Memory & Cognition

, Volume 42, Issue 7, pp 1186–1197 | Cite as

The roles of associative and executive processes in creative cognition

  • Roger E. BeatyEmail author
  • Paul J. Silvia
  • Emily C. Nusbaum
  • Emanuel Jauk
  • Mathias Benedek


How does the mind produce creative ideas? Past research has pointed to important roles of both executive and associative processes in creative cognition. But such work has largely focused on the influence of one ability or the other—executive or associative—so the extent to which both abilities may jointly affect creative thought remains unclear. Using multivariate structural equation modeling, we conducted two studies to determine the relative influences of executive and associative processes in domain-general creative cognition (i.e., divergent thinking). Participants completed a series of verbal fluency tasks, and their responses were analyzed by means of latent semantic analysis (LSA) and scored for semantic distance as a measure of associative ability. Participants also completed several measures of executive function—including broad retrieval ability (Gr) and fluid intelligence (Gf). Across both studies, we found substantial effects of both associative and executive abilities: As the average semantic distance between verbal fluency responses and cues increased, so did the creative quality of divergent-thinking responses (Study 1 and Study 2). Moreover, the creative quality of divergent-thinking responses was predicted by the executive variables—Gr (Study 1) and Gf (Study 2). Importantly, the effects of semantic distance and the executive function variables remained robust in the same structural equation model predicting divergent thinking, suggesting unique contributions of both constructs. The present research extends recent applications of LSA in creativity research and provides support for the notion that both associative and executive processes underlie the production of novel ideas.


Divergent thinking Latent semantic analysis Fluid intelligence Verbal fluency 


  1. Baird, B., Smallwood, J., Mrazek, M. D., Kam, J. W., Franklin, M. S., & Schooler, J. W. (2012). Inspired by distraction: Mind wandering facilitates creative incubation. Psychological Science, 23, 1117–1122. doi: 10.1177/0956797612446024 PubMedCrossRefGoogle Scholar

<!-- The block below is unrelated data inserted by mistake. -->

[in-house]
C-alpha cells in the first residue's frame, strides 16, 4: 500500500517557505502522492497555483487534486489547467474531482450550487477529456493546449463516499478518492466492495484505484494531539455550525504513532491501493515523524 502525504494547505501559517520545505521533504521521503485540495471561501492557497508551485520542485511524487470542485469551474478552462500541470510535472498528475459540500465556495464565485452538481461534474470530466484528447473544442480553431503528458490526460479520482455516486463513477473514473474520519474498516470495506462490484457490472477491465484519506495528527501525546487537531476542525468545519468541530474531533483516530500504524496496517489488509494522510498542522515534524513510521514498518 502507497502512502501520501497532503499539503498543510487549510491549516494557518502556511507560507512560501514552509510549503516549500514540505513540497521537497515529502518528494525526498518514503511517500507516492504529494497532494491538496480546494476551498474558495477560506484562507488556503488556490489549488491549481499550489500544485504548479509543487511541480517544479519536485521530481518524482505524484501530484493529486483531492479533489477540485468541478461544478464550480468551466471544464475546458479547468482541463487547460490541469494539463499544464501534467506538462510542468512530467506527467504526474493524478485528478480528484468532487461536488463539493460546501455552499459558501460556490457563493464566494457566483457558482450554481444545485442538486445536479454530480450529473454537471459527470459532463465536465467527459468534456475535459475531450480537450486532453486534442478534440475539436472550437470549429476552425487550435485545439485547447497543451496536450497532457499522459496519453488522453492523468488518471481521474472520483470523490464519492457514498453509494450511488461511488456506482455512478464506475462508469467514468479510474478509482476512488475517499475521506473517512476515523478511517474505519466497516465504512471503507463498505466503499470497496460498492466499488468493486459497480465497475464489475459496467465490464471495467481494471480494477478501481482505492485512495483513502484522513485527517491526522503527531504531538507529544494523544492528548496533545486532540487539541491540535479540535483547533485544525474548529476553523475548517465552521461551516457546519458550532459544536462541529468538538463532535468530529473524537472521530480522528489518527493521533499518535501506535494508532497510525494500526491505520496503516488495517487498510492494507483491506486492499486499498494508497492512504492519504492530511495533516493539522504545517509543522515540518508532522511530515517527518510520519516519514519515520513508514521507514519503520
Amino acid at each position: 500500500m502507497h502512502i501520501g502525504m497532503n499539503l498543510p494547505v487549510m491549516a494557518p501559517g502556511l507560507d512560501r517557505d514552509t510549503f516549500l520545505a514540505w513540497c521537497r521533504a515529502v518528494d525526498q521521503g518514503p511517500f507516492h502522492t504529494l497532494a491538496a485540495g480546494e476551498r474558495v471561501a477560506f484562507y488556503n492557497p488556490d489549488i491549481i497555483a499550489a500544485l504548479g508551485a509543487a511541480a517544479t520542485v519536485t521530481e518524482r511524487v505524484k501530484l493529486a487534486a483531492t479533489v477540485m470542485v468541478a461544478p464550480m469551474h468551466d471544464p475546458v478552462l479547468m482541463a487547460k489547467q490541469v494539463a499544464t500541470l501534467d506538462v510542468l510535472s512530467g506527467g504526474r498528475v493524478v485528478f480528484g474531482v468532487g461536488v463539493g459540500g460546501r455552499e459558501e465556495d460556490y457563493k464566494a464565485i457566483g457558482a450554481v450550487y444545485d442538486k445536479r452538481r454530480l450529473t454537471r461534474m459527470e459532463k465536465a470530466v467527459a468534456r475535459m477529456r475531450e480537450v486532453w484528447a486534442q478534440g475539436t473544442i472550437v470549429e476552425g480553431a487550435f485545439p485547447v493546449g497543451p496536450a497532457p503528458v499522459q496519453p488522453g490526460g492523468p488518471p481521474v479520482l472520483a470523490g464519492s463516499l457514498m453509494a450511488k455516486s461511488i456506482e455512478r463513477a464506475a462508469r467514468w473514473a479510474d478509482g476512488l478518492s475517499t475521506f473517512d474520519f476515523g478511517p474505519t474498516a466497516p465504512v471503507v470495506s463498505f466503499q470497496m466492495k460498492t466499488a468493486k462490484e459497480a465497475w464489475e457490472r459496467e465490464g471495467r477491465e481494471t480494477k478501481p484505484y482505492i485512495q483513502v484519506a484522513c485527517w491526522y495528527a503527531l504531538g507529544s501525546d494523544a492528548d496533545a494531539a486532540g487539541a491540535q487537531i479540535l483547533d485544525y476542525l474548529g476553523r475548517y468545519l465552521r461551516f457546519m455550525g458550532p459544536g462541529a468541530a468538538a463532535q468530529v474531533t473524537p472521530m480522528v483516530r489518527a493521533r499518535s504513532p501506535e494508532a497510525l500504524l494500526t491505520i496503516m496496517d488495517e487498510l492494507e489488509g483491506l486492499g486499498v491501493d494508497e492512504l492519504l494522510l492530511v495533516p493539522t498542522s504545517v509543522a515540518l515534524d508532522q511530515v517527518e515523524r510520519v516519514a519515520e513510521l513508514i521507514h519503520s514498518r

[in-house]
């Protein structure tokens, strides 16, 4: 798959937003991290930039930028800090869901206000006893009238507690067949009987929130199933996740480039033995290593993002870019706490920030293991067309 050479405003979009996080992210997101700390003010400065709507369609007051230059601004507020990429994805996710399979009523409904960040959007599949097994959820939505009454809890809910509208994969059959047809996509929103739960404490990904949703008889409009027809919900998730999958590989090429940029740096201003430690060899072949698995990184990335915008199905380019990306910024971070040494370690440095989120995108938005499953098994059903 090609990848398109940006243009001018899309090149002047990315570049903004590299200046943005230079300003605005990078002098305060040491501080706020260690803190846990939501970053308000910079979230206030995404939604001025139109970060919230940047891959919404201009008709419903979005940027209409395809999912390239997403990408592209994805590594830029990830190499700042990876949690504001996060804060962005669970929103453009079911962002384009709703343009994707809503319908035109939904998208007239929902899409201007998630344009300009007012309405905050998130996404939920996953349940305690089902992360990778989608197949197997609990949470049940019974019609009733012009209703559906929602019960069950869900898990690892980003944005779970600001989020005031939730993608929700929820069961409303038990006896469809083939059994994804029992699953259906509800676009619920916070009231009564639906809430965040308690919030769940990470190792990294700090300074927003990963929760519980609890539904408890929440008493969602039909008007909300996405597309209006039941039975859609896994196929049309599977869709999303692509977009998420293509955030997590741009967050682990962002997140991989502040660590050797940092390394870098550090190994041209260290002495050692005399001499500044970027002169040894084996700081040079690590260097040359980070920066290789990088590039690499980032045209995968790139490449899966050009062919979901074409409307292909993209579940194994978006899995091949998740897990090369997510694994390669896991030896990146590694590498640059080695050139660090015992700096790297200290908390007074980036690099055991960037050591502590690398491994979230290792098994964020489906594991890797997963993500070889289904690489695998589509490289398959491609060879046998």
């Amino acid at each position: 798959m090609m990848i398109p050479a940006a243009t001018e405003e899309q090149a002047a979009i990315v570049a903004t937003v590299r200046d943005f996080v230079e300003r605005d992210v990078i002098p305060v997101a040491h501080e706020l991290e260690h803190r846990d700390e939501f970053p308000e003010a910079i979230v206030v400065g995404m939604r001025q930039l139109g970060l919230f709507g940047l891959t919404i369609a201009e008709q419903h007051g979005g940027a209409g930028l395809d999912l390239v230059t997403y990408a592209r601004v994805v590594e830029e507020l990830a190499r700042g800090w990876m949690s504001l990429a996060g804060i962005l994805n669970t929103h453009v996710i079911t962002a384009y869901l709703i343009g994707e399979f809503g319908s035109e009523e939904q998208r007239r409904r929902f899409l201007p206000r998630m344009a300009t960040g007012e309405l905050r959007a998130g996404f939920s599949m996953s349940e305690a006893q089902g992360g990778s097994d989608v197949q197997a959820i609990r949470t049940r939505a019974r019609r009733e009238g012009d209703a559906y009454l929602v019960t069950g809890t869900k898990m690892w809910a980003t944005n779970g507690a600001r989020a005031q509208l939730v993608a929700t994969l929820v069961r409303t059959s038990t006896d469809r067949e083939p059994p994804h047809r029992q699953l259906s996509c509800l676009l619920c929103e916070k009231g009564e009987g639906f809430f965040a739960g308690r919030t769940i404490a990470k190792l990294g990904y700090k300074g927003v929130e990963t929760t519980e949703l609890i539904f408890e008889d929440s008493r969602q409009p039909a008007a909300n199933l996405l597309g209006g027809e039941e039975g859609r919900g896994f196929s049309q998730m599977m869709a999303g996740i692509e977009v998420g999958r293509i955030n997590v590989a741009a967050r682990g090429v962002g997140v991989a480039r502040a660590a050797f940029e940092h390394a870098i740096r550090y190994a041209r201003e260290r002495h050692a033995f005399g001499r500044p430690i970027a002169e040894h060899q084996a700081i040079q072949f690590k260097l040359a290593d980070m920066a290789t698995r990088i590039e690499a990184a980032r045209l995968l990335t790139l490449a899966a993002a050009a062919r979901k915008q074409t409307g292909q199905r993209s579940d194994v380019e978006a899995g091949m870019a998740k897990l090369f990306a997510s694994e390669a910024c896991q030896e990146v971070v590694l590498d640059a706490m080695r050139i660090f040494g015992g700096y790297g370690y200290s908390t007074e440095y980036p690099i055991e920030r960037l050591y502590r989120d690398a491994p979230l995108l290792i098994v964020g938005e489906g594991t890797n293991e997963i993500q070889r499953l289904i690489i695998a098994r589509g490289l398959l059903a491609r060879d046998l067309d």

2. Barr, N., Pennycook, G., Stolz, J. A., & Fugelsang, J. A. (2014). Reasoned connections: A dual-process perspective on creative thought. Thinking & Reasoning. Advance online publication. doi: 10.1080/13546783.2014.895915
  3. Beaty, R. E., Nusbaum, E. C., & Silvia, P. J. (2014). Does insight problem solving predict real-world creativity? Psychology of Aesthetics, Creativity, and the Arts. Advance online publication. doi: 10.1037/a0035727
  4. Beaty, R. E., & Silvia, P. J. (2012). Why do ideas get more creative across time? An executive interpretation of the serial order effect in divergent thinking tasks. Psychology of Aesthetics, Creativity, and the Arts, 6, 309–319.CrossRefGoogle Scholar
  5. Beaty, R. E., & Silvia, P. J. (2013). Metaphorically speaking: Cognitive abilities and the production of figurative language. Memory & Cognition, 41, 255–267. doi: 10.3758/s13421-012-0258-5 CrossRefGoogle Scholar
  6. Beaty, R. E., Smeekens, B. A., Silvia, P. J., Hodges, D. A., & Kane, M. J. (2013). A first look at the role of domain-general cognitive and creative abilities in jazz improvisation. Psychomusicology: Music, Mind, and Brain, 23, 262–268.CrossRefGoogle Scholar
  7. Benedek, M., Beaty, R., Jauk, E., Koschutnig, K., Fink, A., Silvia, P. J., … Neubauer, A. C. (2014). Creating metaphors: The neural basis of figurative language production. NeuroImage, 90, 99–106. doi: 10.1016/j.neuroimage.2013.12.046
  8. Benedek, M., Bergner, S., Könen, T., Fink, A., & Neubauer, A. C. (2011). EEG alpha synchronization is related to top-down processing in convergent and divergent thinking. Neuropsychologia, 49, 3505–3511. doi: 10.1016/j.neuropsychologia.2011.09.004 PubMedCrossRefPubMedCentralGoogle Scholar
  9. Benedek, M., Franz, F., Heene, M., & Neubauer, A. C. (2012). Differential effects of cognitive inhibition and intelligence on creativity. Personality and Individual Differences, 53, 480–485.PubMedCrossRefGoogle Scholar
  10. Benedek, M., Könen, T., & Neubauer, A. C. (2012). Associative abilities underlying creativity. Psychology of Aesthetics, Creativity, and the Arts, 6, 273–281.CrossRefGoogle Scholar
  11. Benedek, M., Mühlmann, C., Jauk, E., & Neubauer, A. C. (2013). Assessment of divergent thinking by means of the subjective top-scoring method: Effects of the number of top-ideas and time-on-task on reliability and validity. Psychology of Aesthetics, Creativity, and the Arts, 7, 341–349.PubMedCrossRefPubMedCentralGoogle Scholar
  12. Benedek, M., & Neubauer, A. C. (2013). Revisiting Mednick’s model on creativity-related differences in associative hierarchies: Evidence for a common path to uncommon thought. Journal of Creative Behavior, 47, 273–289.PubMedCrossRefPubMedCentralGoogle Scholar
  13. Bowden, E. M., Jung-Beeman, M., Fleck, J., & Kounios, J. (2005). New approaches to demystifying insight. Trends in Cognitive Sciences, 9, 322–328.PubMedCrossRefGoogle Scholar
  14. Carroll, J. B. (1993). Human cognitive abilities: A survey of factor-analytic studies. New York, NY: Cambridge University Press.CrossRefGoogle Scholar
  15. Cattell, R. B., & Cattell, A. K. S. (2008). Measuring intelligence with the Culture Fair Tests. Oxford, UK: Hogrefe. Original work published 1961.Google Scholar
  16. Chein, J. M., & Weisberg, R. W. (2014). Working memory and insight in verbal problems: Analysis of compound remote associates. Memory & Cognition, 42, 67–83. doi: 10.3758/s13421-013-0343-4 CrossRefGoogle Scholar
  17. Christensen, P. R., Guilford, J. P., & Wilson, R. C. (1957). Relations of creative responses to working time and instructions. Journal of Experimental Psychology, 53, 82–88.PubMedCrossRefGoogle Scholar